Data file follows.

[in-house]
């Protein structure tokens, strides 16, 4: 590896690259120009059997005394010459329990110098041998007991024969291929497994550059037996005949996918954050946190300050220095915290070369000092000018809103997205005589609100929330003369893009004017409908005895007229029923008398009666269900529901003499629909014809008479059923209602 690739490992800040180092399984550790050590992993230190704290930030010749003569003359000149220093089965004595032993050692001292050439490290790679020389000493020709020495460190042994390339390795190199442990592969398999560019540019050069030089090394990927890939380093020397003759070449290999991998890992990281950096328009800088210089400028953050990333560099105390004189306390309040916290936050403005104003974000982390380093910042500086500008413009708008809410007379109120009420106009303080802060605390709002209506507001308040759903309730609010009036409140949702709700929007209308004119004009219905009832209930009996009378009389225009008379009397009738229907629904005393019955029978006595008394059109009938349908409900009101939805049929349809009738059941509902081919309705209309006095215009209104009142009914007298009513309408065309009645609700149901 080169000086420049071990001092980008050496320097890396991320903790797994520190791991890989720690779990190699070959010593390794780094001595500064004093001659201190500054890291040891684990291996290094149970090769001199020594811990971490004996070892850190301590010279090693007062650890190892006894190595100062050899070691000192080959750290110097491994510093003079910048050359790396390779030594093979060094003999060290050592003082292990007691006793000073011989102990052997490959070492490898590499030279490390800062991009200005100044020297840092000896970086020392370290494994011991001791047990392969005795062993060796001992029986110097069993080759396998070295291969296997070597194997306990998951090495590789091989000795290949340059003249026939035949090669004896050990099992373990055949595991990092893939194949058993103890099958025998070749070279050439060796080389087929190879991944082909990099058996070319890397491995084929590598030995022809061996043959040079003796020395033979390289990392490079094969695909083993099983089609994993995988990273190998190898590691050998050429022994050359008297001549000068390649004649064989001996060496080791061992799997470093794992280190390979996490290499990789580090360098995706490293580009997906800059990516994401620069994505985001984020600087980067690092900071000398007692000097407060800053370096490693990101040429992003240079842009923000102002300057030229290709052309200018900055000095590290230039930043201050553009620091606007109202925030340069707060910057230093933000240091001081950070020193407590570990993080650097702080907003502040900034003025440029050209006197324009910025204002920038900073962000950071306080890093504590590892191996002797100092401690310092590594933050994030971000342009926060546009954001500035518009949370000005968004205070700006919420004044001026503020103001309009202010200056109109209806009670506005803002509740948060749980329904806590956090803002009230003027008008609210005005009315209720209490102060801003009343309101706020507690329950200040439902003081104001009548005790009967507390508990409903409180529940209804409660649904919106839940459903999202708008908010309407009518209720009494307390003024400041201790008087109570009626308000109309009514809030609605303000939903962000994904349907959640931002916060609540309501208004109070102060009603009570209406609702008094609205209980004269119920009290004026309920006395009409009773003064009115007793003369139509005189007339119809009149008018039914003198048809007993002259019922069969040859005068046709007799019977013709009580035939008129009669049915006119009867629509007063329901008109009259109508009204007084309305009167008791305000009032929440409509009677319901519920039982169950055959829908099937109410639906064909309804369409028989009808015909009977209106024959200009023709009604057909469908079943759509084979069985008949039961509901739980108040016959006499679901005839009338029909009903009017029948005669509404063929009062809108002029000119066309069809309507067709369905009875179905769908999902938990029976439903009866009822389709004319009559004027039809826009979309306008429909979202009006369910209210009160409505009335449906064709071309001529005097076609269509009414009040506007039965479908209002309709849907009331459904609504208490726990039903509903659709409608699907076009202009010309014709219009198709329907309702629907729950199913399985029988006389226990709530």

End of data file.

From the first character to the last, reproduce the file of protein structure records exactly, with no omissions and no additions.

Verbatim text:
[in-house]
């Protein structure tokens, strides 16, 4: 590896690259120009059997005394010459329990110098041998007991024969291929497994550059037996005949996918954050946190300050220095915290070369000092000018809103997205005589609100929330003369893009004017409908005895007229029923008398009666269900529901003499629909014809008479059923209602 690739490992800040180092399984550790050590992993230190704290930030010749003569003359000149220093089965004595032993050692001292050439490290790679020389000493020709020495460190042994390339390795190199442990592969398999560019540019050069030089090394990927890939380093020397003759070449290999991998890992990281950096328009800088210089400028953050990333560099105390004189306390309040916290936050403005104003974000982390380093910042500086500008413009708008809410007379109120009420106009303080802060605390709002209506507001308040759903309730609010009036409140949702709700929007209308004119004009219905009832209930009996009378009389225009008379009397009738229907629904005393019955029978006595008394059109009938349908409900009101939805049929349809009738059941509902081919309705209309006095215009209104009142009914007298009513309408065309009645609700149901 080169000086420049071990001092980008050496320097890396991320903790797994520190791991890989720690779990190699070959010593390794780094001595500064004093001659201190500054890291040891684990291996290094149970090769001199020594811990971490004996070892850190301590010279090693007062650890190892006894190595100062050899070691000192080959750290110097491994510093003079910048050359790396390779030594093979060094003999060290050592003082292990007691006793000073011989102990052997490959070492490898590499030279490390800062991009200005100044020297840092000896970086020392370290494994011991001791047990392969005795062993060796001992029986110097069993080759396998070295291969296997070597194997306990998951090495590789091989000795290949340059003249026939035949090669004896050990099992373990055949595991990092893939194949058993103890099958025998070749070279050439060796080389087929190879991944082909990099058996070319890397491995084929590598030995022809061996043959040079003796020395033979390289990392490079094969695909083993099983089609994993995988990273190998190898590691050998050429022994050359008297001549000068390649004649064989001996060496080791061992799997470093794992280190390979996490290499990789580090360098995706490293580009997906800059990516994401620069994505985001984020600087980067690092900071000398007692000097407060800053370096490693990101040429992003240079842009923000102002300057030229290709052309200018900055000095590290230039930043201050553009620091606007109202925030340069707060910057230093933000240091001081950070020193407590570990993080650097702080907003502040900034003025440029050209006197324009910025204002920038900073962000950071306080890093504590590892191996002797100092401690310092590594933050994030971000342009926060546009954001500035518009949370000005968004205070700006919420004044001026503020103001309009202010200056109109209806009670506005803002509740948060749980329904806590956090803002009230003027008008609210005005009315209720209490102060801003009343309101706020507690329950200040439902003081104001009548005790009967507390508990409903409180529940209804409660649904919106839940459903999202708008908010309407009518209720009494307390003024400041201790008087109570009626308000109309009514809030609605303000939903962000994904349907959640931002916060609540309501208004109070102060009603009570209406609702008094609205209980004269119920009290004026309920006395009409009773003064009115007793003369139509005189007339119809009149008018039914003198048809007993002259019922069969040859005068046709007799019977013709009580035939008129009669049915006119009867629509007063329901008109009259109508009204007084309305009167008791305000009032929440409509009677319901519920039982169950055959829908099937109410639906064909309804369409028989009808015909009977209106024959200009023709009604057909469908079943759509084979069985008949039961509901739980108040016959006499679901005839009338029909009903009017029948005669509404063929009062809108002029000119066309069809309507067709369905009875179905769908999902938990029976439903009866009822389709004319009559004027039809826009979309306008429909979202009006369910209210009160409505009335449906064709071309001529005097076609269509009414009040506007039965479908209002309709849907009331459904609504208490726990039903509903659709409608699907076009202009010309014709219009198709329907309702629907729950199913399985029988006389226990709530």